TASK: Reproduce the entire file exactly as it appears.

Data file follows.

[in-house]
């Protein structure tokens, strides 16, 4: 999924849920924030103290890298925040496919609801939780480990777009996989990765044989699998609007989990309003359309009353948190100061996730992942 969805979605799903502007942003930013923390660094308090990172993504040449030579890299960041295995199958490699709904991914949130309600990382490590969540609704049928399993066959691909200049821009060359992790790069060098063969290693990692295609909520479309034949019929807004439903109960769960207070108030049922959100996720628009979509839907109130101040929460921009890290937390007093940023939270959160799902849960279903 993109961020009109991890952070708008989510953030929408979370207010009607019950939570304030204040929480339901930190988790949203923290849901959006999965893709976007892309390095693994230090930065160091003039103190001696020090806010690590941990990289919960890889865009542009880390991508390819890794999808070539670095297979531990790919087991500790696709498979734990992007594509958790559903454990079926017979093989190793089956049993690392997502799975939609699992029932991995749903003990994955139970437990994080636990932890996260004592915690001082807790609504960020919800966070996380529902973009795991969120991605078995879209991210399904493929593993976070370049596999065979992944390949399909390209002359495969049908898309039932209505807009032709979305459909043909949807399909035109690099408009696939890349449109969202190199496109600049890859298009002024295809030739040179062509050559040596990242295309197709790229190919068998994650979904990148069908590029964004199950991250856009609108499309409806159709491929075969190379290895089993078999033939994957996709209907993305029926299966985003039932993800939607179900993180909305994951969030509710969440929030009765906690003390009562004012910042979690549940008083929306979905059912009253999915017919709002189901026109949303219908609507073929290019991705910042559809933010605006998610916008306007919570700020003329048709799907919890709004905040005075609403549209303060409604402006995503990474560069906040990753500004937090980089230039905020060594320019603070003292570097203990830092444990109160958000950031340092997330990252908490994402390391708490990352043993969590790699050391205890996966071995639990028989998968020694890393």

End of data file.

[in-house]
């Protein structure tokens, strides 16, 4: 999924849920924030103290890298925040496919609801939780480990777009996989990765044989699998609007989990309003359309009353948190100061996730992942 969805979605799903502007942003930013923390660094308090990172993504040449030579890299960041295995199958490699709904991914949130309600990382490590969540609704049928399993066959691909200049821009060359992790790069060098063969290693990692295609909520479309034949019929807004439903109960769960207070108030049922959100996720628009979509839907109130101040929460921009890290937390007093940023939270959160799902849960279903 993109961020009109991890952070708008989510953030929408979370207010009607019950939570304030204040929480339901930190988790949203923290849901959006999965893709976007892309390095693994230090930065160091003039103190001696020090806010690590941990990289919960890889865009542009880390991508390819890794999808070539670095297979531990790919087991500790696709498979734990992007594509958790559903454990079926017979093989190793089956049993690392997502799975939609699992029932991995749903003990994955139970437990994080636990932890996260004592915690001082807790609504960020919800966070996380529902973009795991969120991605078995879209991210399904493929593993976070370049596999065979992944390949399909390209002359495969049908898309039932209505807009032709979305459909043909949807399909035109690099408009696939890349449109969202190199496109600049890859298009002024295809030739040179062509050559040596990242295309197709790229190919068998994650979904990148069908590029964004199950991250856009609108499309409806159709491929075969190379290895089993078999033939994957996709209907993305029926299966985003039932993800939607179900993180909305994951969030509710969440929030009765906690003390009562004012910042979690549940008083929306979905059912009253999915017919709002189901026109949303219908609507073929290019991705910042559809933010605006998610916008306007919570700020003329048709799907919890709004905040005075609403549209303060409604402006995503990474560069906040990753500004937090980089230039905020060594320019603070003292570097203990830092444990109160958000950031340092997330990252908490994402390391708490990352043993969590790699050391205890996966071995639990028989998968020694890393």